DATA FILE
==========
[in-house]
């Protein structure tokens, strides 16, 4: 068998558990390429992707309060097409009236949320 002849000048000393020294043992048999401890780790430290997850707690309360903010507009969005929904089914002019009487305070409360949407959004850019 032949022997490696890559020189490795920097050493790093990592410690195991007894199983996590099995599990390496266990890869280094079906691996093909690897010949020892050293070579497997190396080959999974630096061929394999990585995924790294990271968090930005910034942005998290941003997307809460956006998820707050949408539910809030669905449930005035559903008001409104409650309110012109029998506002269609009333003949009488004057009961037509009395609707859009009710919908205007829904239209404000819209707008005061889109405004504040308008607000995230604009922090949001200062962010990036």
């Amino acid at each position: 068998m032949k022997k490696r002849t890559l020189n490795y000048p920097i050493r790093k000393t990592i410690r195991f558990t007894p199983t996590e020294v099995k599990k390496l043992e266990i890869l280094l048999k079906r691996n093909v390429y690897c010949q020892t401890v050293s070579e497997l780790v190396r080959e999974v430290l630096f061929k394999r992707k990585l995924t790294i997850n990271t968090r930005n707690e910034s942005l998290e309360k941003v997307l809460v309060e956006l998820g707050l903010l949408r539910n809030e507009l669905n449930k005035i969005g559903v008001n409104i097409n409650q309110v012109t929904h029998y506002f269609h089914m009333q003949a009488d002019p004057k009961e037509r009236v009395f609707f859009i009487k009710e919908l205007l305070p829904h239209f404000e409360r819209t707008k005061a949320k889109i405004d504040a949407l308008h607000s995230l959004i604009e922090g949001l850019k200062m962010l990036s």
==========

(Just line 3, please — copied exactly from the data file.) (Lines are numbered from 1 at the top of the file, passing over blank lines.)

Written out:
């Amino acid at each position: 068998m032949k022997k490696r002849t890559l020189n490795y000048p920097i050493r790093k000393t990592i410690r195991f558990t007894p199983t996590e020294v099995k599990k390496l043992e266990i890869l280094l048999k079906r691996n093909v390429y690897c010949q020892t401890v050293s070579e497997l780790v190396r080959e999974v430290l630096f061929k394999r992707k990585l995924t790294i997850n990271t968090r930005n707690e910034s942005l998290e309360k941003v997307l809460v309060e956006l998820g707050l903010l949408r539910n809030e507009l669905n449930k005035i969005g559903v008001n409104i097409n409650q309110v012109t929904h029998y506002f269609h089914m009333q003949a009488d002019p004057k009961e037509r009236v009395f609707f859009i009487k009710e919908l205007l305070p829904h239209f404000e409360r819209t707008k005061a949320k889109i405004d504040a949407l308008h607000s995230l959004i604009e922090g949001l850019k200062m962010l990036s």